Marines looking to replace M249

Marines looking to replace the SAW with an “Infantry Automatic Rifle”. They’re citing the issues with the M249’s weight and accuracy, and looking to replace it with a lighter, more accurate automatic rifle. According to the linked article, the new IAR would utilize the same 30 round STANAG magazines that the M16/M4 uses.

I have mixed feelings about this – on the one hand, no one wants to lug a 22 pound SAW around. On the other hand, if I were an infantry platoon commander, I would hate to lose the ability to put out the sheer volume of fire that you can do with said M249 and a 200 round belt.

I do find it amusing though that squad automatic weapon concept has come full circle. Starting with the Browning Automatic Rifle (BAR), which used the standard service cartridge at the time, it evolved into the M60, then the M249, and now the circle has been completed with the push towards the Infantry Automatic Rifle…which is essentially the same concept as a BAR, just updated for modern equipment and ammo.


  1. Despite the headlines, the Marines are only looking to replace SOME SAWs in SOME units. Though figures from various sources are all over the place, it looks like around 25% or so of the M249s will potentially be replaced by SAWs.

    My guess is that if/when the Marines find themselves in heavier sustained operations against a modern enemy, they may decide they don’t really like a heavy M-16 for their SAW.

    It’s not going to have a quick-change barrel, and the Marines said that won’t be a problem because the rate of fire will be much lower. The Army looked at the idea and said “no thanks.”

    Generally, I side with the Marines on decisions like this, but I don’t know what they’re thinking here. But what do I know?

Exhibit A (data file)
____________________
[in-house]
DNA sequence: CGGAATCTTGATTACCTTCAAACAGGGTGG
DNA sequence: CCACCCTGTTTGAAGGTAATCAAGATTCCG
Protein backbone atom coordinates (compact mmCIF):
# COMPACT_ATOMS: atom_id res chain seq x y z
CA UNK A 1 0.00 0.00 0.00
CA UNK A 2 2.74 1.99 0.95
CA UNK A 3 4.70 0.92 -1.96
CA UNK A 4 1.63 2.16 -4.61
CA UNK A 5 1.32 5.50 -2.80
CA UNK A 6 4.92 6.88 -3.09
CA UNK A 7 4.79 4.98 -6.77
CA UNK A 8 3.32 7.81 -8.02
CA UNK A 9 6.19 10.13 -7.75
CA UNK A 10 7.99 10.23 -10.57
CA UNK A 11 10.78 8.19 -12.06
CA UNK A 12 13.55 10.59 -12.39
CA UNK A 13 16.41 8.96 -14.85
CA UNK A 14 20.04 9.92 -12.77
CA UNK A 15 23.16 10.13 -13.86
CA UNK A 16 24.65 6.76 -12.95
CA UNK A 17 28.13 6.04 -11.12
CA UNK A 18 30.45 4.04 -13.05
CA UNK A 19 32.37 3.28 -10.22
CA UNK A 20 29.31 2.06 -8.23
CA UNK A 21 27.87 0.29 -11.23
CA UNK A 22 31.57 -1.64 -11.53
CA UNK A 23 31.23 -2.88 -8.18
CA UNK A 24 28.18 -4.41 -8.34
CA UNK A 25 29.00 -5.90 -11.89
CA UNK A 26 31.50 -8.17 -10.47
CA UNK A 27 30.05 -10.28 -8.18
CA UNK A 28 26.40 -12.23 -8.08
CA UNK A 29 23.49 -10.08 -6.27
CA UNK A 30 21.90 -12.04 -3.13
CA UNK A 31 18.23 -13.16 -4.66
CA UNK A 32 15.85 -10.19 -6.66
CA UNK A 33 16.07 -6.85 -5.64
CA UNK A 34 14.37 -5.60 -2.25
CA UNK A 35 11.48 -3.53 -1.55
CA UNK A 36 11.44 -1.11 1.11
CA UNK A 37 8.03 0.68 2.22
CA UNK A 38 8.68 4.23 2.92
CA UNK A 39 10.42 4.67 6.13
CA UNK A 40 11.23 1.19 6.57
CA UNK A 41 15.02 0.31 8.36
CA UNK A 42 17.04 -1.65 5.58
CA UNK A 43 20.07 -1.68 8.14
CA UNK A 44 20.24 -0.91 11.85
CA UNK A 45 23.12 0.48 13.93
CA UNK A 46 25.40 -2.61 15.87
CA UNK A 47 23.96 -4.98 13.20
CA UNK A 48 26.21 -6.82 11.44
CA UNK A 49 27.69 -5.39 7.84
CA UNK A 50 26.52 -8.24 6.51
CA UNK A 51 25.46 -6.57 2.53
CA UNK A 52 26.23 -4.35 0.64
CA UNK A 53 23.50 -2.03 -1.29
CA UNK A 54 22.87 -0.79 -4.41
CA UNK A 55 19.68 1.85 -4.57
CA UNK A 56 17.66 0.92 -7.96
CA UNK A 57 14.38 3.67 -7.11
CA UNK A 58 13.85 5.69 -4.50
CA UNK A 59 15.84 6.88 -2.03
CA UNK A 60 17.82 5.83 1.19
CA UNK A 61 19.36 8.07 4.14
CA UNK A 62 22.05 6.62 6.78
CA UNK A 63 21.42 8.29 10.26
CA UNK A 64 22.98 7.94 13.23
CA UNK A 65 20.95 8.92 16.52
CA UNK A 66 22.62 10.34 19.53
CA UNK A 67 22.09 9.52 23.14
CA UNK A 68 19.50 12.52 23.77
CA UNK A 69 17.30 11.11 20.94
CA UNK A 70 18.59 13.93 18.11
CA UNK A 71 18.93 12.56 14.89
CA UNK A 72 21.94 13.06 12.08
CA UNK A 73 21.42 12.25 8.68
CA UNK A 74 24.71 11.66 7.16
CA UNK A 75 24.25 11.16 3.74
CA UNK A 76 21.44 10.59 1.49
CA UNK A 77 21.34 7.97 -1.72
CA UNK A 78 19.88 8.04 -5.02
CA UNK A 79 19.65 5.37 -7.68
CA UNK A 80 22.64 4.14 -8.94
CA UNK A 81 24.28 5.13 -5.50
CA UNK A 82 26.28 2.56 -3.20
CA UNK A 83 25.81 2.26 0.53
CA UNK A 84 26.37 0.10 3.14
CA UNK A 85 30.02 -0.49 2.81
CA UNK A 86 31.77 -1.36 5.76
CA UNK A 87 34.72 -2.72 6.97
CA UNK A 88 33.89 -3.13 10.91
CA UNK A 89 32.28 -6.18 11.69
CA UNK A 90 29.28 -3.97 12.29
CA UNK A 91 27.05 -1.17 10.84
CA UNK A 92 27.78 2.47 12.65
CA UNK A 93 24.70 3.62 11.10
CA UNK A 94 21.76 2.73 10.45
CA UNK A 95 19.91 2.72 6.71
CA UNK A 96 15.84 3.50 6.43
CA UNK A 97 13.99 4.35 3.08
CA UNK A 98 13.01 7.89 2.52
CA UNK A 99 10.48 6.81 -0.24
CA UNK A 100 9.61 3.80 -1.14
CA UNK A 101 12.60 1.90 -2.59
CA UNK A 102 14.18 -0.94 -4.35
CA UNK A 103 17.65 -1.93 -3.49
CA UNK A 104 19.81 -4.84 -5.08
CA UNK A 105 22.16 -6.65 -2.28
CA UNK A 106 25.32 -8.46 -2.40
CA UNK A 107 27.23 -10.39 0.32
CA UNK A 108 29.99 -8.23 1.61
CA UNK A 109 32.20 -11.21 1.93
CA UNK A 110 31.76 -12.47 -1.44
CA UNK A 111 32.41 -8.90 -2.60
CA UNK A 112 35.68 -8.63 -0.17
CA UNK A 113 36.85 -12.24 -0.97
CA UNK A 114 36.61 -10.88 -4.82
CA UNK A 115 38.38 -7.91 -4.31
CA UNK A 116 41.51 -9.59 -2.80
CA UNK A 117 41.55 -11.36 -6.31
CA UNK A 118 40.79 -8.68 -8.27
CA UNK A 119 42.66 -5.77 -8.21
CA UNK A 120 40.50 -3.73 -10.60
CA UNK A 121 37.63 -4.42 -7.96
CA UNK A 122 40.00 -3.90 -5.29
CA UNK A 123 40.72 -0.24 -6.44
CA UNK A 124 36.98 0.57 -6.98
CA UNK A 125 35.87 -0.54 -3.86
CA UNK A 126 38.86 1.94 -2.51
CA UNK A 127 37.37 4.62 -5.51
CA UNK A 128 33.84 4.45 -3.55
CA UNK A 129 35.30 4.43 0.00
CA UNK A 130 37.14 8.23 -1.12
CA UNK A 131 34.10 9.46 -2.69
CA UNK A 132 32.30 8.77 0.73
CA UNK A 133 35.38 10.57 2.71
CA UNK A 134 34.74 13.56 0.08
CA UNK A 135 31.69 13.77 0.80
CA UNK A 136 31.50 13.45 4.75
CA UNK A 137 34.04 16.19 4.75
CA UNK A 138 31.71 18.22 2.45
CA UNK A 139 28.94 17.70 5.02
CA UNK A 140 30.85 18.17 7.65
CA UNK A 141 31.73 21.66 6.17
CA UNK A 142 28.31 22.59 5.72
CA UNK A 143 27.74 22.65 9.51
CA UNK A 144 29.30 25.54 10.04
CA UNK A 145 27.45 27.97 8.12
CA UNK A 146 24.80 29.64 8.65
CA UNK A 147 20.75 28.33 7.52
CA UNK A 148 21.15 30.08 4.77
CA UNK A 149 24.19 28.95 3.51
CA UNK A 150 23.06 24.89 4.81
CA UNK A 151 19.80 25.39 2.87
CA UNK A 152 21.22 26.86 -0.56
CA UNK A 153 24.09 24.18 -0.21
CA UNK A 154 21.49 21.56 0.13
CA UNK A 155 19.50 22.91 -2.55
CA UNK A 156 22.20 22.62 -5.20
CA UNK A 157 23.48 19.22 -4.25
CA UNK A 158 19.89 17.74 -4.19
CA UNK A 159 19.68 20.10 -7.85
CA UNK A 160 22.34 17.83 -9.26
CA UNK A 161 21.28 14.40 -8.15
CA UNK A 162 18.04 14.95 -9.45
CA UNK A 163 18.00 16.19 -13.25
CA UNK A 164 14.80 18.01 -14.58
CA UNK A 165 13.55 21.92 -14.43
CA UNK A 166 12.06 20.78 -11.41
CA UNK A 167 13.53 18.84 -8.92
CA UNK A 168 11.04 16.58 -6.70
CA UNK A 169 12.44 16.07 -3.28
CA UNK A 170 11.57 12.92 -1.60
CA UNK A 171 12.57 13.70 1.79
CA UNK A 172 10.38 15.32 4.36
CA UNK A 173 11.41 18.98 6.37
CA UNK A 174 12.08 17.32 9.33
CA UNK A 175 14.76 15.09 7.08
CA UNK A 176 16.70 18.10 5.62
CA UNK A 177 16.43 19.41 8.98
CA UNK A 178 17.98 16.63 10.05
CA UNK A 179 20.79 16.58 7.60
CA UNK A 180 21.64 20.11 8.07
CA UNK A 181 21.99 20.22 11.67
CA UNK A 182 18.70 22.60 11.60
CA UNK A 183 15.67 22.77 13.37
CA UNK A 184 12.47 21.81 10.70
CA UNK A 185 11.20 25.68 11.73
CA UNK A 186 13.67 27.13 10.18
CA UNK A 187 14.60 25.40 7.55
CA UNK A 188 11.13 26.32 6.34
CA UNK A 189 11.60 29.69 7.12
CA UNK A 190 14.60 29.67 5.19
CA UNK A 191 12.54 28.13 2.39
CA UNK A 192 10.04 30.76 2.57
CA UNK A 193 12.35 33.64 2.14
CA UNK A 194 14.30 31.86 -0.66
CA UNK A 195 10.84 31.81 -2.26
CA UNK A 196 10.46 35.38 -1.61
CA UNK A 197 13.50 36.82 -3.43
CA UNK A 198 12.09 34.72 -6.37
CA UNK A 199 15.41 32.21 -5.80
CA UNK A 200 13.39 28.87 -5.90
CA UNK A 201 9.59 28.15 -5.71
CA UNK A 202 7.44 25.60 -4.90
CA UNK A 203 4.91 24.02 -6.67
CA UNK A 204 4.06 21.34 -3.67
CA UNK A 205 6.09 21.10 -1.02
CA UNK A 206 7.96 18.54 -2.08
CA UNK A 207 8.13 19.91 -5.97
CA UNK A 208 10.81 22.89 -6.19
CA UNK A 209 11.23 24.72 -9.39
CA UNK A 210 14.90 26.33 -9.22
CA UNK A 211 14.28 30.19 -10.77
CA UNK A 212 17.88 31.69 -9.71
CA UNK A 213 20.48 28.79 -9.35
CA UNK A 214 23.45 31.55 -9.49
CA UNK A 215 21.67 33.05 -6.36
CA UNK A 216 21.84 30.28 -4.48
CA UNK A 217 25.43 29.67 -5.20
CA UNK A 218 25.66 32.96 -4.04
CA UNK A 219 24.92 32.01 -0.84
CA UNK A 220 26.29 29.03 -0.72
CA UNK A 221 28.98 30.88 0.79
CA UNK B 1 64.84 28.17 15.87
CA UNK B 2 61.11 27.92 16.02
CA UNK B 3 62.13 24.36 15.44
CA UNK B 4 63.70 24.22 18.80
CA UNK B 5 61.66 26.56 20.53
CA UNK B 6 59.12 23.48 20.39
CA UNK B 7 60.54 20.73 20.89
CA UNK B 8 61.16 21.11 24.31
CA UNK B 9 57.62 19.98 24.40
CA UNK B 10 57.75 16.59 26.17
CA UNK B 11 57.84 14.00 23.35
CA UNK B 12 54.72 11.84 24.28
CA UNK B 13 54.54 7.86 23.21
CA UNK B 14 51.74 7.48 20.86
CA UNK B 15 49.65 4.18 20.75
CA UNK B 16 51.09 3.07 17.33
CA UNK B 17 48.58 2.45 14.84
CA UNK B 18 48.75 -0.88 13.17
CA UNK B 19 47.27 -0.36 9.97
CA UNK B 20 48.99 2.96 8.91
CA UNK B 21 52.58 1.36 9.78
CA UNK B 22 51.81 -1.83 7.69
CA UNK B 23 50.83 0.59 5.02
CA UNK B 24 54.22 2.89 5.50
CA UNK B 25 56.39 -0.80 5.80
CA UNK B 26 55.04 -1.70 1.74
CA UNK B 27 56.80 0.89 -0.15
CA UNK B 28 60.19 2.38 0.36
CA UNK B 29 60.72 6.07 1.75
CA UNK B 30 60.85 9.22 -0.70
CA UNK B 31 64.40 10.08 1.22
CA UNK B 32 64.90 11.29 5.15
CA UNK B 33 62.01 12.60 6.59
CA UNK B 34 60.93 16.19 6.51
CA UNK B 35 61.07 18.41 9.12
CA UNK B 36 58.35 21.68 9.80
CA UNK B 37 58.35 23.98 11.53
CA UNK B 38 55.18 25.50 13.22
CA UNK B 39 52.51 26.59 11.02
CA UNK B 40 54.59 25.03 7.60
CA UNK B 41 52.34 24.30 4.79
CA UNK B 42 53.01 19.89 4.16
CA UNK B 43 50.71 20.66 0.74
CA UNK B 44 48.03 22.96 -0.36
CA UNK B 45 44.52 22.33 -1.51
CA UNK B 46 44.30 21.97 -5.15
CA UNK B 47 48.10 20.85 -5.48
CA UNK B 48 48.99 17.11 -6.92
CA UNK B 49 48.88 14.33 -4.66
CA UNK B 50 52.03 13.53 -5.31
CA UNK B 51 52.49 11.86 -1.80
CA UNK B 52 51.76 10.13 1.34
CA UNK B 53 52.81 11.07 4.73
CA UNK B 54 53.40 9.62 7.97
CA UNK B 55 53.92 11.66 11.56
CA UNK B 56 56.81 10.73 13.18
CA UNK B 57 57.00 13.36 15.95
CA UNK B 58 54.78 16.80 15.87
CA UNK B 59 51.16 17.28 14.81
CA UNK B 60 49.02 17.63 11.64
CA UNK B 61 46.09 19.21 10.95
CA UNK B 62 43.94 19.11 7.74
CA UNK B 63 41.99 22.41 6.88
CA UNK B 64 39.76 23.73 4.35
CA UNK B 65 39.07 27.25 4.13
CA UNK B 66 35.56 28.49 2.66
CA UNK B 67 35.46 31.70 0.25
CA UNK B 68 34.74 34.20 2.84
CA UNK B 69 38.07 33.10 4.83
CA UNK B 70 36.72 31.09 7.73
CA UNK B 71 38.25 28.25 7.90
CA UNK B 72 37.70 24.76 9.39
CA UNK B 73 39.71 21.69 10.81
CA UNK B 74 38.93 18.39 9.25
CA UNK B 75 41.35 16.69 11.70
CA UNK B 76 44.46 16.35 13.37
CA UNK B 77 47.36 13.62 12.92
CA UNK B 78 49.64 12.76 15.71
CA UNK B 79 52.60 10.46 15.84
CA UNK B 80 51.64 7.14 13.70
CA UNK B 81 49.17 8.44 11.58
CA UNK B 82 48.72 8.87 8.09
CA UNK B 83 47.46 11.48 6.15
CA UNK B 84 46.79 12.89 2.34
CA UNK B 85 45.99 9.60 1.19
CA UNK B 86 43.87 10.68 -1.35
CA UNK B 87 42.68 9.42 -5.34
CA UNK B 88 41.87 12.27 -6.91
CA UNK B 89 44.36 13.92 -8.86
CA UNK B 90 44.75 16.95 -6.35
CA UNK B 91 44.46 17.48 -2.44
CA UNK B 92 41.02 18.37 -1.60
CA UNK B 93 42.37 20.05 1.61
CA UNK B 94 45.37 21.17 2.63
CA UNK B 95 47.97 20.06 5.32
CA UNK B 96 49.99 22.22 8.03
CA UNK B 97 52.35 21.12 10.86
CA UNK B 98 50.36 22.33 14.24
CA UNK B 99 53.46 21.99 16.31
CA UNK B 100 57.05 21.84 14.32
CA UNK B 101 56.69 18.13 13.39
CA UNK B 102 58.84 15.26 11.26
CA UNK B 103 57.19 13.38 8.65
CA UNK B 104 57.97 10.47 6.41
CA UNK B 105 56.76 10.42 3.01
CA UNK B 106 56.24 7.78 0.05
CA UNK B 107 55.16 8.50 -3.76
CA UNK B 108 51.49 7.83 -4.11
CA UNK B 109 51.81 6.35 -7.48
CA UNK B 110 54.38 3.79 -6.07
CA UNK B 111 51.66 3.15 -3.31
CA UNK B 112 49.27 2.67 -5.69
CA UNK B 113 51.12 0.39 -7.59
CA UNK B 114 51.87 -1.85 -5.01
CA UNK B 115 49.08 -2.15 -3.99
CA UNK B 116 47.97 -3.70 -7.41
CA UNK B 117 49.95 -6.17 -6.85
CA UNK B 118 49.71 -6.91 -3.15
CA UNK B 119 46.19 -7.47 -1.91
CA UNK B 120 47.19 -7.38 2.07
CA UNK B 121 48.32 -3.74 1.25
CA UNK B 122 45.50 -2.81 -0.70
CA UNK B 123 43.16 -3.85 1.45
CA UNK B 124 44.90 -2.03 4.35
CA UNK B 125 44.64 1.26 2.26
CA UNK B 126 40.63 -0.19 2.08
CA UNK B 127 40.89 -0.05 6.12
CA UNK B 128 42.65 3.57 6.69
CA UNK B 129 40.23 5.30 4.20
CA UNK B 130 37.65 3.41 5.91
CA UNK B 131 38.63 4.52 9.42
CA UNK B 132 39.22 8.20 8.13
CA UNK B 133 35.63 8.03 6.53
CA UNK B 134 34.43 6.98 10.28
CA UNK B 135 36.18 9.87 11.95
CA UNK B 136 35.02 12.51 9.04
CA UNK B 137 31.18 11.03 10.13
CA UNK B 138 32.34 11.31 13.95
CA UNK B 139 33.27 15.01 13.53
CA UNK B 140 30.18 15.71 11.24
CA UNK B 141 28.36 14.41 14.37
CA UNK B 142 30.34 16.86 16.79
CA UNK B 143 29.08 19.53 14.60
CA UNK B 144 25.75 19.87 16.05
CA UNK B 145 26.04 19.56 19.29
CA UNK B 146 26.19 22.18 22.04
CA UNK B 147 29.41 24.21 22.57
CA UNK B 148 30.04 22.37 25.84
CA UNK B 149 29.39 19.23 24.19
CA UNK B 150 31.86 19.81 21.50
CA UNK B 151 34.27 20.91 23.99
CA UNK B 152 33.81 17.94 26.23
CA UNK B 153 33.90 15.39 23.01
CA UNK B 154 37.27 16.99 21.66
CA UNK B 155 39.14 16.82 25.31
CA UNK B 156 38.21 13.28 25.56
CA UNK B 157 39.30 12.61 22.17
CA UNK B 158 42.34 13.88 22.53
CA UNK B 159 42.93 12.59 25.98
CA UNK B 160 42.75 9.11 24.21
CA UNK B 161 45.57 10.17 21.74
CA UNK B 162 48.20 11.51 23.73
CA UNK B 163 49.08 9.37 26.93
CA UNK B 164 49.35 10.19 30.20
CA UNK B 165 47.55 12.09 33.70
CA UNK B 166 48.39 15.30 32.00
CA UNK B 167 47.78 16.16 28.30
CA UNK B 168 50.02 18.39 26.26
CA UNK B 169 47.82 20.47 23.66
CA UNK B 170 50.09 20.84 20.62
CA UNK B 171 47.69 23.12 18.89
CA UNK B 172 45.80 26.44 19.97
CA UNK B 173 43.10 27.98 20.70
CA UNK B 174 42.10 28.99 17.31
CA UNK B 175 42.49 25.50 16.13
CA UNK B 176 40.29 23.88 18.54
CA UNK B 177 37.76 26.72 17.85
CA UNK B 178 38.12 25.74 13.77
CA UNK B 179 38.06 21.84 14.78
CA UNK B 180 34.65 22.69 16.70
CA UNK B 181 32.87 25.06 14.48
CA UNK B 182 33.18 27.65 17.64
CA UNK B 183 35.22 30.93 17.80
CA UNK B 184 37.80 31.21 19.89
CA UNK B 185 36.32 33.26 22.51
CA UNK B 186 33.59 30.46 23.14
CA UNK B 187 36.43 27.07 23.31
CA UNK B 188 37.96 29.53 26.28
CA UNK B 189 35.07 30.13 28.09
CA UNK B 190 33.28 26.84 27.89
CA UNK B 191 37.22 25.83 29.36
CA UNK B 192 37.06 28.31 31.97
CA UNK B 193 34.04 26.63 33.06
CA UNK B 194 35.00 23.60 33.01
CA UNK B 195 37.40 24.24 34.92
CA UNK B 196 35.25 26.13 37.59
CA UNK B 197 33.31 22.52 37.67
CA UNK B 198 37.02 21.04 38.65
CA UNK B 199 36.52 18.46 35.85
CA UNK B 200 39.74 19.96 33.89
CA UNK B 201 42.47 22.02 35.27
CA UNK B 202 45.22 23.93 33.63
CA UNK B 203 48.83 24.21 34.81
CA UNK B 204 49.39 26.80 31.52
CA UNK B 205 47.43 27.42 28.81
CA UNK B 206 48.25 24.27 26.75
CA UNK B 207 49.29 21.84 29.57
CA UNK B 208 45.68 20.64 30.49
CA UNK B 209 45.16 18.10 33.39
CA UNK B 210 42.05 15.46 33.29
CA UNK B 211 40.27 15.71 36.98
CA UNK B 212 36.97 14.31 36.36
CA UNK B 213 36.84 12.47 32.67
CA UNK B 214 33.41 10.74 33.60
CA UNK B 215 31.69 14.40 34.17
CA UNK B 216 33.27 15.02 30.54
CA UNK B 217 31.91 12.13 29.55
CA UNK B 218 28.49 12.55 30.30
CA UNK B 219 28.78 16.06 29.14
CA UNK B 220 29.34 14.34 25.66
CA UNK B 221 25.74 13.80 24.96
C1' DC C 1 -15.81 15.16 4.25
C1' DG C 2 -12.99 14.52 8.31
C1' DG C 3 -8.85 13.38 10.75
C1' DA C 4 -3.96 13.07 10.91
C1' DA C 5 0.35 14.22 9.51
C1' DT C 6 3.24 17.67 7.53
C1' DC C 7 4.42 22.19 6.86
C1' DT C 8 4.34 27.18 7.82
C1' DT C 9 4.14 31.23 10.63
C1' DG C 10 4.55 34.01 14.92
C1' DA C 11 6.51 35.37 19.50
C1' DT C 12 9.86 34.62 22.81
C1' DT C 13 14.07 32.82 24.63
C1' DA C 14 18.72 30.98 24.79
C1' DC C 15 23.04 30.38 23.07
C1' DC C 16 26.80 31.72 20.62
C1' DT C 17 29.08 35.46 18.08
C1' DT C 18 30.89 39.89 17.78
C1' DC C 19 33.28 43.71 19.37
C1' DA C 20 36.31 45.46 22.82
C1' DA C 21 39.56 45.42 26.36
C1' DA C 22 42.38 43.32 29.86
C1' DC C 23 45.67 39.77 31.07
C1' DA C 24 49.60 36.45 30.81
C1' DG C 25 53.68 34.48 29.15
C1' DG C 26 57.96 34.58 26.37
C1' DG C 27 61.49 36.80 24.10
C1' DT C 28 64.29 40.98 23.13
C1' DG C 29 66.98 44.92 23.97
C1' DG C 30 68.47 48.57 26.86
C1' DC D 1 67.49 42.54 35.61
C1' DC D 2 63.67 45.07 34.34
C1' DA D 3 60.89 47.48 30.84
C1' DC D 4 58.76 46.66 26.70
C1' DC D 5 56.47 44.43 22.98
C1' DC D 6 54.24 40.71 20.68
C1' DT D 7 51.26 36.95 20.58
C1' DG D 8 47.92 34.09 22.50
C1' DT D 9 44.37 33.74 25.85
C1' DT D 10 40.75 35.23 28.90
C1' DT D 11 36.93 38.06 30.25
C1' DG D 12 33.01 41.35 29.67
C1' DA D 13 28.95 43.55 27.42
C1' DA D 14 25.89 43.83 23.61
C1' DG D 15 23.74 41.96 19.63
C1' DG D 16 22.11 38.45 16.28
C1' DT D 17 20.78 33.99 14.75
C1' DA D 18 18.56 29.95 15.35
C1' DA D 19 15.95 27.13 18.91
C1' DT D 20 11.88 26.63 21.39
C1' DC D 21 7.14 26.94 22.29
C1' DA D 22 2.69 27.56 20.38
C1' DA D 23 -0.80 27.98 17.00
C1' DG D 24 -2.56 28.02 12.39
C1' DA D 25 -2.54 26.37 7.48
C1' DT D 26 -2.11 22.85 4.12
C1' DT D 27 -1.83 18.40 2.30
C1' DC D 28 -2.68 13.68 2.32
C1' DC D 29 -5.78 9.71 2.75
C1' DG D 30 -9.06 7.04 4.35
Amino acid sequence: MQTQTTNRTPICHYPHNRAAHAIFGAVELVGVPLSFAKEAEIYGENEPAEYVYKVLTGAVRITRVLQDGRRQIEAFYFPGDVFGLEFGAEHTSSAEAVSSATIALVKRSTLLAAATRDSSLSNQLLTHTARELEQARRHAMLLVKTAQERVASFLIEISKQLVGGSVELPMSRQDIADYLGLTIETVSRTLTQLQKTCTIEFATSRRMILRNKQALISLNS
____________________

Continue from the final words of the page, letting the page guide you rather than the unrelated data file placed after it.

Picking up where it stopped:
2. Like I said – if there is a gunfight coming, I want to be able to put as much hot lead on the badguy as possible. All of a sudden, that 22 pound SAW is looking mighty light as I use it to hold off a numerically superior force.

  3. Sounds like they need new barrels if they are having accuracy problems. The M249 is known for being a highly accurate LMG. I can remember making 400m body shots at night using an AN/PVS-4 scope.

  4. Well, there was that video from some History Channel show. (Wish I saved the link.) The problem with the long tall M249 is that it isn’t so maneuverable while breaching, so its rate of fire in that situation is effectively zero.

    Then there was the Powerpoint presentation about updating weapons inventory. I would be surprised if the Corps got anywhere near 25 percent replacement before they came home. You know, bureaucracy and all.

    It sure would be nice if the Marines got dibs on the money before it disappeared into the unaccountable deep, dark pit of “reconstruction”. Only a fraction of the funds that evaporated would be needed to bring IARs to the field.

  5. This is a mistake. The M249 is a good weapon in my experience, and with one per fire team it provides the rifle squad with a lot of firepower. M16A4’s already provide the precision firepower, but you also need volume of fire.

  6. My main heartburn with the SAW is not accuracy (after all that’s why you have 200rd belts), its robustness and reliability.

    I recall a range trip in which we brought 10 SAWs to the range, and at the end of the day we had only 2 functional weapons.

    Also, in combat, weapons get dropped. I don’t think my company had a single SAW without a broken safety, stock, or sights. The standard barrel heatshields suck, most gunners just took them off or got the picatinny replacements that bolted on.

  7. I agree with LM,

    Most of our SAW’s in Iraq had broken heat shields, loose stocks, and you can ride the bolt forward even though the safety is on.

    And lets not forget about being in the prone with 3 or 4 drums on your chest in full kit!

    But when it comes time to rock and roll, the SAW does it’s job well.

Comments are closed.

%d bloggers like this: